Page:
The best thing about the Percy Jackson series was their ability to combine complicated Olympus Gods along with stories of their origins together, all the while being funny and never boring when being descriptive by being funny. Oh, and those big chapter names make you want to read the chapter and find out what Rick Riordan meant. So now is my long awaited review of the last instalment.
I think Annabeth is my least-favourite character. She's annoying, easily tempered and not very special. Not to mention the Seaweed-Brain reference was old after the first book. I will admit that she's trustworthy though, just like...most of the other characters. And I say that because in this Percy Jackson, things are ending. And Camp Half-Blood may or may not have a mole. We meet Luke's mother who is crazy on the sandwiches and cookies so much it's like she's cursed. Or perhaps so sad her brain isn't working. There's once again a prophecy that doesn't make sense, New York is being cursed, and it's no longer all jolly Capture the Flag. This time it's a full-on war, and one that certainly has a few heartbreaking deaths. Not only that, but there's a love relationship that is going down the drain with Percy's regular friend Rachel who is on vacation in the Bahamas and he is seeing some strange visions circling her. There's also some aftershock involving Pan from the last book which I didn't expect and kept me rooting for Grover and on his side in every way yet could still see both sides of the argument.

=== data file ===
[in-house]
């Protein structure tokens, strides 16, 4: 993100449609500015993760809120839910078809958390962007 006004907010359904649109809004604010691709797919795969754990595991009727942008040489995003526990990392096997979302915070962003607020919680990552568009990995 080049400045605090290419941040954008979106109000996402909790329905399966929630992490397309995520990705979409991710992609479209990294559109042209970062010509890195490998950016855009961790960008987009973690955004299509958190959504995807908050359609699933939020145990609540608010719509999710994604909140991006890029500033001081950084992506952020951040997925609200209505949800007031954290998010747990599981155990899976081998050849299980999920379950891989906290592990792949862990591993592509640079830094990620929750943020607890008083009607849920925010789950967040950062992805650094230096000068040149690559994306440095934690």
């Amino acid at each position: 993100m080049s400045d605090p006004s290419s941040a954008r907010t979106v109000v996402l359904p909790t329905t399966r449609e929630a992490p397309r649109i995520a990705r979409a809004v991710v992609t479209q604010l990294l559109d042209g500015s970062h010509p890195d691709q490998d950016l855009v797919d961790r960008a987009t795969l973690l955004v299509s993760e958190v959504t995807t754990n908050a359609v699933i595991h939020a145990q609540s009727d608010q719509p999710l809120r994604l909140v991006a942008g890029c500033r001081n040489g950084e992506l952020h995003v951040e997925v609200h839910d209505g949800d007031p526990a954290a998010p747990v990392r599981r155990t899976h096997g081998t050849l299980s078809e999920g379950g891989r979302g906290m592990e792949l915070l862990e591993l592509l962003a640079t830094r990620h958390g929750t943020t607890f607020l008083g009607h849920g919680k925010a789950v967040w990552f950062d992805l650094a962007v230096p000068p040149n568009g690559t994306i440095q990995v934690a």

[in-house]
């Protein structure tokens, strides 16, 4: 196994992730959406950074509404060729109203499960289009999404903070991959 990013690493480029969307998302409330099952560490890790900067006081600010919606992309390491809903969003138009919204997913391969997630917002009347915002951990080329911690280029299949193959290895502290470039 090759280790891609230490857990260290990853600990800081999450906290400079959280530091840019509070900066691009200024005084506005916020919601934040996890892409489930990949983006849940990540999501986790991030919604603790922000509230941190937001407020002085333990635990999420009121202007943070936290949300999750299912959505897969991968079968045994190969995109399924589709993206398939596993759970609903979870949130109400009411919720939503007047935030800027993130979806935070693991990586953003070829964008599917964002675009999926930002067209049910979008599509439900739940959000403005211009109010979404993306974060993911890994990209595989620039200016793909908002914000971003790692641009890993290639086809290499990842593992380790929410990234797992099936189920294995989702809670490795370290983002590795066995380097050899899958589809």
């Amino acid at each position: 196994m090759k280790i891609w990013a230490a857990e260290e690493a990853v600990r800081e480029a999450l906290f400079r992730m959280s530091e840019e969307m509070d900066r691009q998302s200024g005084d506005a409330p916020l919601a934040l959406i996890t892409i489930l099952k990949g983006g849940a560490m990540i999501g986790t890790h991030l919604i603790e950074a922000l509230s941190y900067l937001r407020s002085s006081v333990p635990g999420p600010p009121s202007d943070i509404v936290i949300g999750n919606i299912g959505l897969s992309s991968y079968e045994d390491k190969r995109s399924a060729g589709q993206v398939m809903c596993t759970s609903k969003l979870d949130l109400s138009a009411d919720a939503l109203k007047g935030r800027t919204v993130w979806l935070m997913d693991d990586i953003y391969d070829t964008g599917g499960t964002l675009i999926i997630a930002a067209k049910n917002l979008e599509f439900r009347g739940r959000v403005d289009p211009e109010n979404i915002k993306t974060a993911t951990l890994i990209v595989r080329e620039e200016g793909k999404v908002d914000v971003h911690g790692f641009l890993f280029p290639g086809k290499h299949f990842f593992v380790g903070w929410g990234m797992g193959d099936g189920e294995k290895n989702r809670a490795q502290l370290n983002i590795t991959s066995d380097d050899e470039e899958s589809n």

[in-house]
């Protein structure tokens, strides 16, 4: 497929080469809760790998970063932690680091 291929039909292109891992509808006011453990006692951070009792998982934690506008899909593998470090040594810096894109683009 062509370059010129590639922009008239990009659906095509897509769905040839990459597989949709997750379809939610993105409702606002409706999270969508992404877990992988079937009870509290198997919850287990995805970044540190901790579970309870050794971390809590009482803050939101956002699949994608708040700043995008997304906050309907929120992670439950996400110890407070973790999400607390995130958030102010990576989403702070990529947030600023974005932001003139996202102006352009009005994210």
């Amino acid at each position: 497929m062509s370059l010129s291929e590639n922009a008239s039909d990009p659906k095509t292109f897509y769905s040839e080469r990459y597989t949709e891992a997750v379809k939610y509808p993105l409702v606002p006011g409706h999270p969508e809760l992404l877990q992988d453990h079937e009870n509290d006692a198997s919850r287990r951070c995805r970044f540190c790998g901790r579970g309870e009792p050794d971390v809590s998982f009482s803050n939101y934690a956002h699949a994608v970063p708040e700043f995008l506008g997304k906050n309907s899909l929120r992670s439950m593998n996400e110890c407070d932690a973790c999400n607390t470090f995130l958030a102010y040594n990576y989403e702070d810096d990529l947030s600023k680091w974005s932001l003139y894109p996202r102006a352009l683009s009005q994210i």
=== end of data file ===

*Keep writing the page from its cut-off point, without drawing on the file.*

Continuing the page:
Now, I was a little worried about this Percy Jackson, because I knew for it to work, it had to decide three things. 1: If Percy would end up with Annabeth or Rachel. 2: If we'd finally get the answers to why these gods of Olympus keep secrets. And 3: If we had a chance to get the gods to speak directly to the demigods for a change. It's all quite a drama fueled story on family; on behalf of Percy AND Luke. Now, as you probably guessed, Annabeth dragged down the book a lot during the first 100 pages, going kind of ridiculous and unreasonable. But the book then makes up for it with a returning of several characters we've kind of missed, including Tyson and Thalia, action that makes sense, doesn't seem to take any shortcuts and knows exactly what a city after falling completely asleep would be like! The ending was quite a satisfying conclusion to the Percy Jackson series too; there's a chance to become all mighty and powerful, and I was worried the rejection was just going to be completely unreasonable but it actually is...well, pardon my infancy metaphor, amazing! So is the twist. So is the action. This is a proper enough conclusion to the mighty Percy Jackson series and keeps the book series overall at the same grade since the first book.